Yoga promotes physical, mental well-being
Silhouettes in calm light stretch into strange shapes, reminiscent of bygone days in human history. Except for the soft rhythm of breaths, the people are quiet.
Each pattern of inhalation followed by exhalation is unique like a fingerprint, defined by the level of exertion by an individual as well as the level of skill. These people, like so many in America and across the world, are practicing yoga.
Yoga is a layered discipline. Participants practice meditation, mindful breathing and elastic poses.
It is a mental, emotional and physical exercise. One could even say that it is a spiritual workout — spirituality being a person’s connection with their personal philosophy of ethics and metaphysics.
Yoga can trace its roots back to India, where religions such as Hinduism and Buddhism began to take form. As a facet of these spiritual philosophies, yoga goes deep, beyond the tight muscles of 21st century people; it delves into the soul of mankind.
In Hinduism, branches of philosophy such as Ashtanga (or Raja) Yoga and Hatha Yoga emphasize the importance of yoga in developing one’s soul. Buddhism even has a tradition called Yogacara.
The meaning of all this is that yoga — while still being a great way to increase physical health, stay active and meet people — is much more than it appears.
Developing simultaneously with the thoughts and ethics of these Eastern philosophies, yoga is as essential to one’s spirituality as proper ethics and proper thought.
The Yoga Sutras by Patanjali are an ancient text, as well as being the literary core of Raja Yoga. Patanjali, like all who developed Yogic ideas, took the practice of yoga much farther than his mat.
The Yoga Sutras are an essential work for understanding this realm of religion while also containing thoughts on how to better oneself.
“The goal is the full consciousness of the spiritual man, illumined by the Divine Light,” Patanjali said. “Nothing except the obdurate resistance of the psychic nature keeps us back from the goal … The psychical powers are spiritual powers run wild, perverted, drawn from their proper channel. Therefore our first task is to regain control of this perverted nature, to chasten, purify and restore the misplaced powers.”
Patanjali took this stuff seriously — that much is obvious. The practice of yoga was, in his mind as in the minds of many other “spiritual men,” a detoxification of all the scum that leeches upon the brain and the soul.
According to the National Center for Complementary and Integrative Health, approximately 21 million Americans practice yoga, which is about 9.5 percent of the population.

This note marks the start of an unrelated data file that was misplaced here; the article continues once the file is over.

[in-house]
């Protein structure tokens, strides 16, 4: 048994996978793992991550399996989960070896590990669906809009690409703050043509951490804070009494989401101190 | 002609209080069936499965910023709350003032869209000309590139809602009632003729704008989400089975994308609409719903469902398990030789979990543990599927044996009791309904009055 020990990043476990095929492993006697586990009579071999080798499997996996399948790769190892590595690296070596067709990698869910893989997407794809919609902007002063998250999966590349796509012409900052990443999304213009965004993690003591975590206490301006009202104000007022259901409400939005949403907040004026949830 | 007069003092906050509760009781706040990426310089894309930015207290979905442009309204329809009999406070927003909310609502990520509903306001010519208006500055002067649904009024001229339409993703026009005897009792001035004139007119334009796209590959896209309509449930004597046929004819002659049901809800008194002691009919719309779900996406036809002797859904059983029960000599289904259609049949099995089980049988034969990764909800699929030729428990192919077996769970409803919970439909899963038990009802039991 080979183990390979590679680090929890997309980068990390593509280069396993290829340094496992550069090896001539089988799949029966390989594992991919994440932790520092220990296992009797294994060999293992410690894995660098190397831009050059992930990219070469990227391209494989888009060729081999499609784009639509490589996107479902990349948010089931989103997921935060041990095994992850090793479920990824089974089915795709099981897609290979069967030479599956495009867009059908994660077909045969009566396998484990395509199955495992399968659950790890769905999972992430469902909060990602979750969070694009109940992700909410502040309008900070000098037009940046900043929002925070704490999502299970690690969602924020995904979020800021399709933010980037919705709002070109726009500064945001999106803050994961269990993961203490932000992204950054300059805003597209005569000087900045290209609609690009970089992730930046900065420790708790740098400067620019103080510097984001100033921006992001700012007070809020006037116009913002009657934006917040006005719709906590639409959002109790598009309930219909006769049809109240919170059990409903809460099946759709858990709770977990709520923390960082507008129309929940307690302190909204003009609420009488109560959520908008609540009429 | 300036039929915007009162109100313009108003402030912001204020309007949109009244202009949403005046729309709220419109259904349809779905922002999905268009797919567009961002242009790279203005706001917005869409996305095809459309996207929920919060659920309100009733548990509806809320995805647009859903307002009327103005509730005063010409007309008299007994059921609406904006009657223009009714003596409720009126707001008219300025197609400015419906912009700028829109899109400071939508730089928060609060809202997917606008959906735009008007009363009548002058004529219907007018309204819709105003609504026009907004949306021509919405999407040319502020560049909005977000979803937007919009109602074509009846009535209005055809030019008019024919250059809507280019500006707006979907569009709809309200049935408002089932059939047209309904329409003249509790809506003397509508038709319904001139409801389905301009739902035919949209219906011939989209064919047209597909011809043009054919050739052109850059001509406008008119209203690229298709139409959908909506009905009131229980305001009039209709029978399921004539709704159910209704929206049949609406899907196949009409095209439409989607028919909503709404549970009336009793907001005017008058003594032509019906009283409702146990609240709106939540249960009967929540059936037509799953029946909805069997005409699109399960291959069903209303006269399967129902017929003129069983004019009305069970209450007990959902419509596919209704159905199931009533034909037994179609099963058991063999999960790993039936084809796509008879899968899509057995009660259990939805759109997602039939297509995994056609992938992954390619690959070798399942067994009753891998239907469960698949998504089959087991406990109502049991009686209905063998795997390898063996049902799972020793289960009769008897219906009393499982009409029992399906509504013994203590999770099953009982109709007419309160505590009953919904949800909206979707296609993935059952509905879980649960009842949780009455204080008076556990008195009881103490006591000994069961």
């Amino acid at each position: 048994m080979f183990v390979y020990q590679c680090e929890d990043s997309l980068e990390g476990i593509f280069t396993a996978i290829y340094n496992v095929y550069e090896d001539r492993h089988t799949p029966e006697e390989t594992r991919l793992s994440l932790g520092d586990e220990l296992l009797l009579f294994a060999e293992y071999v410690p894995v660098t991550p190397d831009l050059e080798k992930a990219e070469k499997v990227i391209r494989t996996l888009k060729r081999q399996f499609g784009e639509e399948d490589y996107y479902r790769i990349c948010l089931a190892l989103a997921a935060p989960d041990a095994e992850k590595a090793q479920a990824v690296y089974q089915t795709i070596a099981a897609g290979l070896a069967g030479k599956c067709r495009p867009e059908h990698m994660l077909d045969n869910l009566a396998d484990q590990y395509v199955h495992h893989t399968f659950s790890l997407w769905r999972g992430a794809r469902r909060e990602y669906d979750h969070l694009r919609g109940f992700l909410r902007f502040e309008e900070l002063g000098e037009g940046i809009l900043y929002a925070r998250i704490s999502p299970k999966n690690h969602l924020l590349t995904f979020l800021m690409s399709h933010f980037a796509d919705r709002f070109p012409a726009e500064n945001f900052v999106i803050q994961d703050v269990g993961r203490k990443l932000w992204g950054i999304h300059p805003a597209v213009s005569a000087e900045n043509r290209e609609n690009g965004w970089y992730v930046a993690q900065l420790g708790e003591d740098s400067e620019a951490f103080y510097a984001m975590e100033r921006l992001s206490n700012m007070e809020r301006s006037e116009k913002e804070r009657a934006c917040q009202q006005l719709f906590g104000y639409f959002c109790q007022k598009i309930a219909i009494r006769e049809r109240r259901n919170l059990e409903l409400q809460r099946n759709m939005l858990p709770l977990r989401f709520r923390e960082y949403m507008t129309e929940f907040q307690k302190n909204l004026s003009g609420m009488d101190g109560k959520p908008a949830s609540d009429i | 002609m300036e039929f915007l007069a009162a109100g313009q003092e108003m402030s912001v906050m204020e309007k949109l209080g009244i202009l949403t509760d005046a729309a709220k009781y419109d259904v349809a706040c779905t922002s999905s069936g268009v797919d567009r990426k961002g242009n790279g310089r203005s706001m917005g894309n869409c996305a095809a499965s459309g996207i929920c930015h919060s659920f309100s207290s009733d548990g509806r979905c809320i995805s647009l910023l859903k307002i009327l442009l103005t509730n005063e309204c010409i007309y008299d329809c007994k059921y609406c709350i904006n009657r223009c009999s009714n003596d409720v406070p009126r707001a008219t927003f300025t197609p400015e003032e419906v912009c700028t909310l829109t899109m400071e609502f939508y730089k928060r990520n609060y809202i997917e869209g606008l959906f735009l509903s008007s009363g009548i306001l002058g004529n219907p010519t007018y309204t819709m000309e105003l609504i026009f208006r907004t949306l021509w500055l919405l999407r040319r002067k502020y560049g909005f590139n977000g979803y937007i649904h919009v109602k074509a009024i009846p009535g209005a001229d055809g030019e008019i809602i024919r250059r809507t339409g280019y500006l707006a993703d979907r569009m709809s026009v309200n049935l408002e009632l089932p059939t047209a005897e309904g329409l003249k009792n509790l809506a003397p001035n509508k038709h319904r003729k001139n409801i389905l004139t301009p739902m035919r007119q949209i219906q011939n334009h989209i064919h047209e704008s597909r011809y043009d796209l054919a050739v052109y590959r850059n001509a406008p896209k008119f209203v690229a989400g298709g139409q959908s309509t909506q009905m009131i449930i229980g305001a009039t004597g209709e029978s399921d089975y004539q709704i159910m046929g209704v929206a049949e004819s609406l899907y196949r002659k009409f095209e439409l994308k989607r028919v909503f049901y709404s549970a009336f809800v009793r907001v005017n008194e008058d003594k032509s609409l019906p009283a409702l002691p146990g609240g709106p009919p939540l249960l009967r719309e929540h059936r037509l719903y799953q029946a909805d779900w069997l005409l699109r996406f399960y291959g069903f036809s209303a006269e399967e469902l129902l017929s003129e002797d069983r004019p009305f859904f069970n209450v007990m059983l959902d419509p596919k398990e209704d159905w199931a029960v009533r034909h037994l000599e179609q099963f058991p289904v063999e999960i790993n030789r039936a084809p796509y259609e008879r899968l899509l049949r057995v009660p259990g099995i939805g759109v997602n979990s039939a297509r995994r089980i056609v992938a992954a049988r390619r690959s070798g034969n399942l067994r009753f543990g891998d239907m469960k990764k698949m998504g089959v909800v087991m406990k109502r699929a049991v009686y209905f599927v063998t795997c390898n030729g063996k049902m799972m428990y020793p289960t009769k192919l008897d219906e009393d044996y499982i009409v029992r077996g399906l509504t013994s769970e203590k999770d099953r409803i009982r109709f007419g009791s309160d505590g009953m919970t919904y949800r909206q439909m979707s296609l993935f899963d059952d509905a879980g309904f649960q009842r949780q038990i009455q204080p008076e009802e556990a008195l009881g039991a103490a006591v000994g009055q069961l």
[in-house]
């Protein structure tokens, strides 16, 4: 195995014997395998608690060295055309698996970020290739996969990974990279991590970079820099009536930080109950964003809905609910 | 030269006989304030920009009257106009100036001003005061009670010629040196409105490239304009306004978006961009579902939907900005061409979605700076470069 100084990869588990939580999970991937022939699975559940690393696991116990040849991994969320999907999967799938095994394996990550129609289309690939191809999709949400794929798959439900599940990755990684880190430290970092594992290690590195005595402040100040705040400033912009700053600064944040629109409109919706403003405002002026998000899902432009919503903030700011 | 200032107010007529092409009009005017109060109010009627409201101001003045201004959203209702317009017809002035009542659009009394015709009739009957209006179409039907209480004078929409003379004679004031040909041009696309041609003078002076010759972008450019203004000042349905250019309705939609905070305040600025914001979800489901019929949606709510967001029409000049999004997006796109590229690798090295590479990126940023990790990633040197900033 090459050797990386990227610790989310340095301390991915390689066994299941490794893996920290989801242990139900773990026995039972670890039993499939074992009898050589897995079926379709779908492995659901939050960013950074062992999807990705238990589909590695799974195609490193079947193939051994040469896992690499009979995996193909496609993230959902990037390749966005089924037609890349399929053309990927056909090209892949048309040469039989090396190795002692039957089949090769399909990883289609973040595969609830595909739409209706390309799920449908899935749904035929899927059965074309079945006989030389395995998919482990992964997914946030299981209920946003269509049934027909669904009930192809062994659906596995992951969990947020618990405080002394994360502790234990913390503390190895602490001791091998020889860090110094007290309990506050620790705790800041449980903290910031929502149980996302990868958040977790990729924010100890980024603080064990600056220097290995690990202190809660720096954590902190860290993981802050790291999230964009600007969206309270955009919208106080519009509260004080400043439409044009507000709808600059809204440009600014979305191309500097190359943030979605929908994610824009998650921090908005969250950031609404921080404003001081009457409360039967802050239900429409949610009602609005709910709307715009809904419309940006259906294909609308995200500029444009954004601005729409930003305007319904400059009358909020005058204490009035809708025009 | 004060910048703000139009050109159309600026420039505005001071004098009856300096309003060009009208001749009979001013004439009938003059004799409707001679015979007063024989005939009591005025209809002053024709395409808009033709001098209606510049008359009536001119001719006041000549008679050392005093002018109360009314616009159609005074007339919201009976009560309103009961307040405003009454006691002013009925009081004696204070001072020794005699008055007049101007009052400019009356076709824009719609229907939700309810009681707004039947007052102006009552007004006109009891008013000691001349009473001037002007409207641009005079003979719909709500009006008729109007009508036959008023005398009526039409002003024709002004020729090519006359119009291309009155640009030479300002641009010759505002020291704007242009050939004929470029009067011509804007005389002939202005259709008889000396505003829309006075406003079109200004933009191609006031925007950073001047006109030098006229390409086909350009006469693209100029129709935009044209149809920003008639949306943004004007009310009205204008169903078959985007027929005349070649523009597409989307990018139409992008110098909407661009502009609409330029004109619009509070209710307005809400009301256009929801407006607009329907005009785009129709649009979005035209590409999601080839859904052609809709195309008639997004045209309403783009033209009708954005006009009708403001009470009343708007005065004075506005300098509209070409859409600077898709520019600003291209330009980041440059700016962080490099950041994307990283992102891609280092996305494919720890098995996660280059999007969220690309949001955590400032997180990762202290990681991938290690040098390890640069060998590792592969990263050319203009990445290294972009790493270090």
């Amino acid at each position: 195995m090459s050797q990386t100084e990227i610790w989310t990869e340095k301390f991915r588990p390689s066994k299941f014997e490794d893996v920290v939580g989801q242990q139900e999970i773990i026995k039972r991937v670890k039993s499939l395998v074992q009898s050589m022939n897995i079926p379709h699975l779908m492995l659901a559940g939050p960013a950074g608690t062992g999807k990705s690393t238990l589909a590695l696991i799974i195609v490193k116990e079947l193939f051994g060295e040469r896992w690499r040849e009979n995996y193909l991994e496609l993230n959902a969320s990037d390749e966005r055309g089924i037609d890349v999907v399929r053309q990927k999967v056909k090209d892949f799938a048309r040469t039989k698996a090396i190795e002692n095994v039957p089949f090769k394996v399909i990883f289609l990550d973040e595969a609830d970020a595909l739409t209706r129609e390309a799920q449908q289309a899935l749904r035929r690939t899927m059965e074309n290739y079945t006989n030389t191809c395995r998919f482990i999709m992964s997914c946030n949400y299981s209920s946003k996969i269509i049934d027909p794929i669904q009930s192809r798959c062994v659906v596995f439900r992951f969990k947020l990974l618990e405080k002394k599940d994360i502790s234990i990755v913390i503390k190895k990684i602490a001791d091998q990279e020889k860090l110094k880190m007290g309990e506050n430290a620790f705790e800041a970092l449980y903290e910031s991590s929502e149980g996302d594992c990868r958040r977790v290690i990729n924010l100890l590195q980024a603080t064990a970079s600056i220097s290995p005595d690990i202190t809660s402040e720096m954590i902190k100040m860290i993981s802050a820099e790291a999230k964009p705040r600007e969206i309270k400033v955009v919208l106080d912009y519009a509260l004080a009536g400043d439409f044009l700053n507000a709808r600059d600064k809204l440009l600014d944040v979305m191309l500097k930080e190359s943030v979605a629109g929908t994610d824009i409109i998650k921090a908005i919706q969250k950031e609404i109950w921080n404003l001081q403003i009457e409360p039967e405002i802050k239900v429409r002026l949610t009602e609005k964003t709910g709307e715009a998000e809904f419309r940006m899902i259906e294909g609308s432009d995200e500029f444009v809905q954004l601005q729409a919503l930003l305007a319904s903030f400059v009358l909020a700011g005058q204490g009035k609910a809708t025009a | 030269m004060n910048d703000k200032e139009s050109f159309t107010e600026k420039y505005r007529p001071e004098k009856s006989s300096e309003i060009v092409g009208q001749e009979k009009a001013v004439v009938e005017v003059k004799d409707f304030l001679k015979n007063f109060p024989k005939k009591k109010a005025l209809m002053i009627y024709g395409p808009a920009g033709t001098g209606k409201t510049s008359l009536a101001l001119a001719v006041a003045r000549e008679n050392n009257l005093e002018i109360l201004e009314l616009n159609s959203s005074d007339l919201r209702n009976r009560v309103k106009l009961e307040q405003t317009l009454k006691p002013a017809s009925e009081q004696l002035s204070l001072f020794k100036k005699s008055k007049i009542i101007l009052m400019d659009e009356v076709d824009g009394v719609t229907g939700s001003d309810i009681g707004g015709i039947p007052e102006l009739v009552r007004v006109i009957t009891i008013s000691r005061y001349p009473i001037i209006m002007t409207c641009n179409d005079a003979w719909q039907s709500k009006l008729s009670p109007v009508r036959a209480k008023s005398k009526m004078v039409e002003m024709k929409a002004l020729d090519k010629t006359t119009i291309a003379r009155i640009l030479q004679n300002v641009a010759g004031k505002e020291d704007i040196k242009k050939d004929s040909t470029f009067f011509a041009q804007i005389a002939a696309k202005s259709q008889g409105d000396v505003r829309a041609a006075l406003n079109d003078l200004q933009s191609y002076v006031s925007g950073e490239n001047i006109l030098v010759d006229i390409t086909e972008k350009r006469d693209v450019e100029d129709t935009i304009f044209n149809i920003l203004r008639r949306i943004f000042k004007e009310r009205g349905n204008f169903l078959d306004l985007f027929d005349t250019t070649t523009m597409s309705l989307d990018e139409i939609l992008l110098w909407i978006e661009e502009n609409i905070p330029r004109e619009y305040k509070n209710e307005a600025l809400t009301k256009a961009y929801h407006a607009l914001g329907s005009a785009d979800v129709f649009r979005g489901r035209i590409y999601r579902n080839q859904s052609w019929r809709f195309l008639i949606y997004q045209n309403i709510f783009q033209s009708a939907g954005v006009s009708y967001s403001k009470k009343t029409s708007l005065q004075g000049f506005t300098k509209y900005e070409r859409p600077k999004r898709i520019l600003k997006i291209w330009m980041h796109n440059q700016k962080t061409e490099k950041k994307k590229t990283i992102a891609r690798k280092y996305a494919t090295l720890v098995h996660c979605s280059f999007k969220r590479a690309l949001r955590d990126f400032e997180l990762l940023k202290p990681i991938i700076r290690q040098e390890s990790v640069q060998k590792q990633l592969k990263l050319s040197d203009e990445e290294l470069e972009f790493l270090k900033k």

Perhaps there are naysayers in the world who classify yoga as a fad and deny its benefits. Perhaps these same people believe that yoga is “magic” or some other kind of mumbo jumbo that merely wastes time, but this isn’t true.
According to a 2013 article by The Huffington Post, “students, stressed-out young professionals, CEOs and retirees are among those who have embraced yoga, fueling a $27 billion industry.”
The numbers don’t lie, and they seem to point in the opposite direction of such possible naysayers. And even if the numbers were a bunch of liars, that still wouldn’t stand in the way of the scientific truth of yoga’s benevolence.
Additionally, a 2014 article by The Huffington Post said that not only is yoga good for people physically as well as being a way to meditate, it can also boost one’s immunity, ease migraines, boost sexual performance, help people sleep better and fight food cravings.
So here’s the deal: yoga helps a person out physically — and in more ways than just stretching. Yoga has roots in old religions that promote good spiritual health, and yoga can cleanse your emotions like a therapist or a pill, albeit a bit more naturally.
Yoga is healthy, no matter how you look at it. It is important for people to have something — whether it is yoga, meditation, praying, etc. — that helps them stay centered and focused on their path toward physical health, mental well-being and spiritual enlightenment.
The beautiful thing about yoga is that all three can be accomplished while performing one practice. Yoga is comprehensive and can only lead to prosperity in life.
Opinion columnist Henry Sturm is a journalism junior and may be reached at [email protected]